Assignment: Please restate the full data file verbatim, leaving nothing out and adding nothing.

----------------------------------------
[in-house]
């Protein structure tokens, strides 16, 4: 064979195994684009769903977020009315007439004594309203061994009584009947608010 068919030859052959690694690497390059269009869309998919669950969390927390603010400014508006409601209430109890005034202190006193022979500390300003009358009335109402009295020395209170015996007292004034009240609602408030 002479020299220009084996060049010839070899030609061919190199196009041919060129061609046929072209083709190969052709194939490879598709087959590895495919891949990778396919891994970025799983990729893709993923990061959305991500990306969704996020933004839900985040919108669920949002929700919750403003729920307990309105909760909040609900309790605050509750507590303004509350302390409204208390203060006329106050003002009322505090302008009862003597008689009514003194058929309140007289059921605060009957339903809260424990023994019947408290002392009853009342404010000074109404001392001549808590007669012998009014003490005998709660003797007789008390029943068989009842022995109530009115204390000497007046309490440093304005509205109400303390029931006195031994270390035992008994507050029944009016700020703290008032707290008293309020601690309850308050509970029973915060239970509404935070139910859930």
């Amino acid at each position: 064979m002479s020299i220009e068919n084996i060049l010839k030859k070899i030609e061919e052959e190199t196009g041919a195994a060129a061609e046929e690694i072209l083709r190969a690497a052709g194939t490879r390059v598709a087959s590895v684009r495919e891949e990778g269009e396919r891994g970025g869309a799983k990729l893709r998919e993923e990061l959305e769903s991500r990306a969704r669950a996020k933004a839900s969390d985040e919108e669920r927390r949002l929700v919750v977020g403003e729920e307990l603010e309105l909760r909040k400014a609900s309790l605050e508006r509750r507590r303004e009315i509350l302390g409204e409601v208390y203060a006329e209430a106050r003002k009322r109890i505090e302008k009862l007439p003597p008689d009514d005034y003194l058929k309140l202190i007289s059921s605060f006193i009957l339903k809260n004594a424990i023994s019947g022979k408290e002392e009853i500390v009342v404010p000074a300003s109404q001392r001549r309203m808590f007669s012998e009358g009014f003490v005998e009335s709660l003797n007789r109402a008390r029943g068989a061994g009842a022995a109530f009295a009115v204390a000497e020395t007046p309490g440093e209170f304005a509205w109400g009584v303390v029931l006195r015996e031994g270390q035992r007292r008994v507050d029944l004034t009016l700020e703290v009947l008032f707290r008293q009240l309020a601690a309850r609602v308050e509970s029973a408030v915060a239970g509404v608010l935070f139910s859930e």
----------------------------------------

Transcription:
[in-house]
């Protein structure tokens, strides 16, 4: 064979195994684009769903977020009315007439004594309203061994009584009947608010 068919030859052959690694690497390059269009869309998919669950969390927390603010400014508006409601209430109890005034202190006193022979500390300003009358009335109402009295020395209170015996007292004034009240609602408030 002479020299220009084996060049010839070899030609061919190199196009041919060129061609046929072209083709190969052709194939490879598709087959590895495919891949990778396919891994970025799983990729893709993923990061959305991500990306969704996020933004839900985040919108669920949002929700919750403003729920307990309105909760909040609900309790605050509750507590303004509350302390409204208390203060006329106050003002009322505090302008009862003597008689009514003194058929309140007289059921605060009957339903809260424990023994019947408290002392009853009342404010000074109404001392001549808590007669012998009014003490005998709660003797007789008390029943068989009842022995109530009115204390000497007046309490440093304005509205109400303390029931006195031994270390035992008994507050029944009016700020703290008032707290008293309020601690309850308050509970029973915060239970509404935070139910859930």
């Amino acid at each position: 064979m002479s020299i220009e068919n084996i060049l010839k030859k070899i030609e061919e052959e190199t196009g041919a195994a060129a061609e046929e690694i072209l083709r190969a690497a052709g194939t490879r390059v598709a087959s590895v684009r495919e891949e990778g269009e396919r891994g970025g869309a799983k990729l893709r998919e993923e990061l959305e769903s991500r990306a969704r669950a996020k933004a839900s969390d985040e919108e669920r927390r949002l929700v919750v977020g403003e729920e307990l603010e309105l909760r909040k400014a609900s309790l605050e508006r509750r507590r303004e009315i509350l302390g409204e409601v208390y203060a006329e209430a106050r003002k009322r109890i505090e302008k009862l007439p003597p008689d009514d005034y003194l058929k309140l202190i007289s059921s605060f006193i009957l339903k809260n004594a424990i023994s019947g022979k408290e002392e009853i500390v009342v404010p000074a300003s109404q001392r001549r309203m808590f007669s012998e009358g009014f003490v005998e009335s709660l003797n007789r109402a008390r029943g068989a061994g009842a022995a109530f009295a009115v204390a000497e020395t007046p309490g440093e209170f304005a509205w109400g009584v303390v029931l006195r015996e031994g270390q035992r007292r008994v507050d029944l004034t009016l700020e703290v009947l008032f707290r008293q009240l309020a601690a309850r609602v308050e509970s029973a408030v915060a239970g509404v608010l935070f139910s859930e």